Always start by establishing the purpose of the email. And end with a clear summary and the call-to-action that you seek.

If there’s a decision pending or a response sought, make it clear at the bottom. Don’t hesitate to highlight something important by making it bold or underlining it.

On long email trails make sure that you remove the irrelevant portions before responding. But be careful not to delete portions that might be useful for people to reference while making decisions.

The ending of an email

The sign off line should be indicative of your relationship and expectation of a call to action from the receiver e.g.

I look forward to receiving a favourable response from you or I eagerly await your approval to our proposal

Kindly also note the styles and punctuation with which you could close your email. Please do put a comma after the closing salutation:

With warm regards, or Best regards, or Yours truly,

Priya Sharma Shaikh

Use a professional signature block

A good signature makes you look good. Most email services have this facility and you can automate it easily. The signature should include your profession, role or designation, the name of your company, your contact details and any other professional links that add to your profile. This could be a link to your blog or some research paper you wrote recently or a presentation on Slideshare. Here’s a good article on what to include and what not to, in your email signature blocks.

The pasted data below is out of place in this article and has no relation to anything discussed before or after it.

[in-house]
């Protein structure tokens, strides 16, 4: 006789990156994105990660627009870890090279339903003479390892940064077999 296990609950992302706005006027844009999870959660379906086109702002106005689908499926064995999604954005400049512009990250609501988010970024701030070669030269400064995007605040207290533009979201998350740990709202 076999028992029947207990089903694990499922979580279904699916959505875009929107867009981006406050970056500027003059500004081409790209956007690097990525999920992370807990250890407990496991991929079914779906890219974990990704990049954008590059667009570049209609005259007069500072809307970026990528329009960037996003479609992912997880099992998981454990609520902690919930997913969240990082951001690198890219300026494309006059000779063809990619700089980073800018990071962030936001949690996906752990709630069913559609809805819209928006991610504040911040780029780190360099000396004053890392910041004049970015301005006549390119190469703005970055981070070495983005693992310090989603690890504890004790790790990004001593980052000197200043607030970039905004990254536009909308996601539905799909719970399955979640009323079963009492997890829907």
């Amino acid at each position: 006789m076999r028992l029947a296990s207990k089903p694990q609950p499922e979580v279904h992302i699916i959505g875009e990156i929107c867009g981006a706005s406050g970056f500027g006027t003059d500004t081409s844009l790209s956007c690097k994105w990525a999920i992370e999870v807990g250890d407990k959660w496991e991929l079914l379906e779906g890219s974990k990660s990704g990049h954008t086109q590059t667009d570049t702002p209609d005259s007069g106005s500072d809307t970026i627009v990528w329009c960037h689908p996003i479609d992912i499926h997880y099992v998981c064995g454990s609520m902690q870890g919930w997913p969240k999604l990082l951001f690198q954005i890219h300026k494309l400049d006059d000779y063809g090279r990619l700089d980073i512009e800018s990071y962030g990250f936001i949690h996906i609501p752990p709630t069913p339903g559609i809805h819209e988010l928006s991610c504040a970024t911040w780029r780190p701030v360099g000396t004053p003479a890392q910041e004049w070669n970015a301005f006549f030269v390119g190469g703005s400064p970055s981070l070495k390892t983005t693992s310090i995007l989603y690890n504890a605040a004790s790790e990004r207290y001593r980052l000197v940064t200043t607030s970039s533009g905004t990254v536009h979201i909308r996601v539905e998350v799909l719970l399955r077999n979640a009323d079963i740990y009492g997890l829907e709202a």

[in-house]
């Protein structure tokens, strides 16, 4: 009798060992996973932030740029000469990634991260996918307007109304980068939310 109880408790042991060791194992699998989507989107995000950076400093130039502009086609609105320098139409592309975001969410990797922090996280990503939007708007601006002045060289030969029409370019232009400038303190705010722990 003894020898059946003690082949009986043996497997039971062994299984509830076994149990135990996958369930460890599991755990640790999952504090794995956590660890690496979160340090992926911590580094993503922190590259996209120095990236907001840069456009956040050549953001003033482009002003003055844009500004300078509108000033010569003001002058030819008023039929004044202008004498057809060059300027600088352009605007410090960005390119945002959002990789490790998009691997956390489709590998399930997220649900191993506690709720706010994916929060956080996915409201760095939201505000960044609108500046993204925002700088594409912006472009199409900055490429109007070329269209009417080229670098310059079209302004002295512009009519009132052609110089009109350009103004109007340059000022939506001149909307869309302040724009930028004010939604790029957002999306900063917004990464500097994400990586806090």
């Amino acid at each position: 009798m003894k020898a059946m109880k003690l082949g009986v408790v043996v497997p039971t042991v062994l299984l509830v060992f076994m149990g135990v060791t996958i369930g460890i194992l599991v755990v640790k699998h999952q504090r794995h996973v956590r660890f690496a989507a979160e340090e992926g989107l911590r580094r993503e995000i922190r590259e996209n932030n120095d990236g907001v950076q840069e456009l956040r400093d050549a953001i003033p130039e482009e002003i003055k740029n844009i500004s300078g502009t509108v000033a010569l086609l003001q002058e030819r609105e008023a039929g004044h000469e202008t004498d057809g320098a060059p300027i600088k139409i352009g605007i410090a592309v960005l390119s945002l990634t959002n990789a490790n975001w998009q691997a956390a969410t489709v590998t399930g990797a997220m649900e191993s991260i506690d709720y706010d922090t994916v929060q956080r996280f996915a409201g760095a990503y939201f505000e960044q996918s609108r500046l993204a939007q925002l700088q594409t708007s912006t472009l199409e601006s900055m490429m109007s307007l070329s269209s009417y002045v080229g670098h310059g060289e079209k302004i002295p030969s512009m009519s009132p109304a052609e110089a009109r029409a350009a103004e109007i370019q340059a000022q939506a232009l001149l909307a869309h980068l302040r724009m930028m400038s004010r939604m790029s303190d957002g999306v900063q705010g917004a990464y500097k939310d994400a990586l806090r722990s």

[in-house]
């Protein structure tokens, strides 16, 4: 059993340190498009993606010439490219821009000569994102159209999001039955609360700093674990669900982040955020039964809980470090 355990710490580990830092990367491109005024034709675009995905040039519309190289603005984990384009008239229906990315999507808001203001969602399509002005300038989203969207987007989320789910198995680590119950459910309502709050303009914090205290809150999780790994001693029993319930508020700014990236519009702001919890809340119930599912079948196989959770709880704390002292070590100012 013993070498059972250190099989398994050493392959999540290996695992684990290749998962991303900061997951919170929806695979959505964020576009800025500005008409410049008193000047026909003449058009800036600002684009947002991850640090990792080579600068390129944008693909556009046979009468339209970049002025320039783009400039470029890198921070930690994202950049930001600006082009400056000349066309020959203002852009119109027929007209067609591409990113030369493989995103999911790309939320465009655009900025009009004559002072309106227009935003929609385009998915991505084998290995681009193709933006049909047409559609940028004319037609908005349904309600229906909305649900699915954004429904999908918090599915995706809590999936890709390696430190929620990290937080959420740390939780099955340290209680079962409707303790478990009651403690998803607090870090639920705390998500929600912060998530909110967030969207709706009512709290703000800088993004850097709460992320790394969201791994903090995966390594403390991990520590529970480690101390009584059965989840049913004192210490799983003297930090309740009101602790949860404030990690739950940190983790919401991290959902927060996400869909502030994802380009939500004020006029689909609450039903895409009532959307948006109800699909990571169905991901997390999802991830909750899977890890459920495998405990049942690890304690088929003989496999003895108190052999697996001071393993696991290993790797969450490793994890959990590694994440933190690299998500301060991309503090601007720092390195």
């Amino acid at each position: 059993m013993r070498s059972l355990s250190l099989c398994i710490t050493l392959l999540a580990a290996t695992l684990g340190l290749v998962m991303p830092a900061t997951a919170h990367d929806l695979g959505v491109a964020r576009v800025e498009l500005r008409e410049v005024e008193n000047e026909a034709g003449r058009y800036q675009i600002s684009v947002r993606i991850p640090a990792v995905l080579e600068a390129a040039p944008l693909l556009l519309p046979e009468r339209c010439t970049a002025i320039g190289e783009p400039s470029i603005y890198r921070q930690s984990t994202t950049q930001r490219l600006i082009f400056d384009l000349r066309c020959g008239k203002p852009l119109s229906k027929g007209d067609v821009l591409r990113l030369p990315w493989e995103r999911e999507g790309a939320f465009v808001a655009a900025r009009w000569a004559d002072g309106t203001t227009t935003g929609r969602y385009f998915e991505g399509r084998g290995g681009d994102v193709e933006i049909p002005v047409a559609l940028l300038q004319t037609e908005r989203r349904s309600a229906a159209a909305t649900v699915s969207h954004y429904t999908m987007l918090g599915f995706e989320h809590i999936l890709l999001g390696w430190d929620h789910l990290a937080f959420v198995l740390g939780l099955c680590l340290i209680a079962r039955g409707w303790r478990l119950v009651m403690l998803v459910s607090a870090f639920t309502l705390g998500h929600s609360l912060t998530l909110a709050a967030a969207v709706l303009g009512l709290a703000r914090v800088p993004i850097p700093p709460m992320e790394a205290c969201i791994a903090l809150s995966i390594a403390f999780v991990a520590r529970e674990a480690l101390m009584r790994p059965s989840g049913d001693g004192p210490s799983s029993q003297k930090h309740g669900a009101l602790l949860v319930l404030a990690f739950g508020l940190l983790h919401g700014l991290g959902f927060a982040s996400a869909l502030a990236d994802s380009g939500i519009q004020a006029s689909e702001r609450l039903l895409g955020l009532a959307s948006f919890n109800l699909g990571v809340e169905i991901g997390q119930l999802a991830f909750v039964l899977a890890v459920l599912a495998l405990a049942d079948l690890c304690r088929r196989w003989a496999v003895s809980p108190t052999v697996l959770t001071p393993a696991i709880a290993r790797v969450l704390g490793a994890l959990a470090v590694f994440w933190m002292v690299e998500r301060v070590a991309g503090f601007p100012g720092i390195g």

Use ‘urgent’ and ‘important’ only if necessary

Another irritating habit people have is of setting all their emails as high priority. Know when to do it. And if you don’t know how, then learn it. When used sparingly and correctly, you can make people react the way you want them to. But over doing it leads to a ‘cry wolf’ reaction and people start ignoring your urgency. And I’m sure that’s not what you want. Respect people’s time and intellect and let them respond to your email on their time. If there’s a timeline you are racing against, mention that in the mail clearly so that they know in advance by when they need to respond.

Wait before you follow up

When following up on one of your earlier mails, make sure you space things out. Rush them and people will feel pushed and delay things and you risk getting delayed yourself. Set a schedule and let them know that you will be following up in a few days. 3 days is a good benchmark to check back in, but this might vary from situation to situation. Think through how much time it will take for the task to be completed and follow up accordingly. Needless to say, be polite while following up.

As you read and write more emails you will see what works and what doesn’t. You will also come across emails that will teach you a lot about how one should write a good email. Save them and revisit them every once in a while, to take from them whatever they can teach you.

There’s always something more to learn. In fact, make learning your motto for life!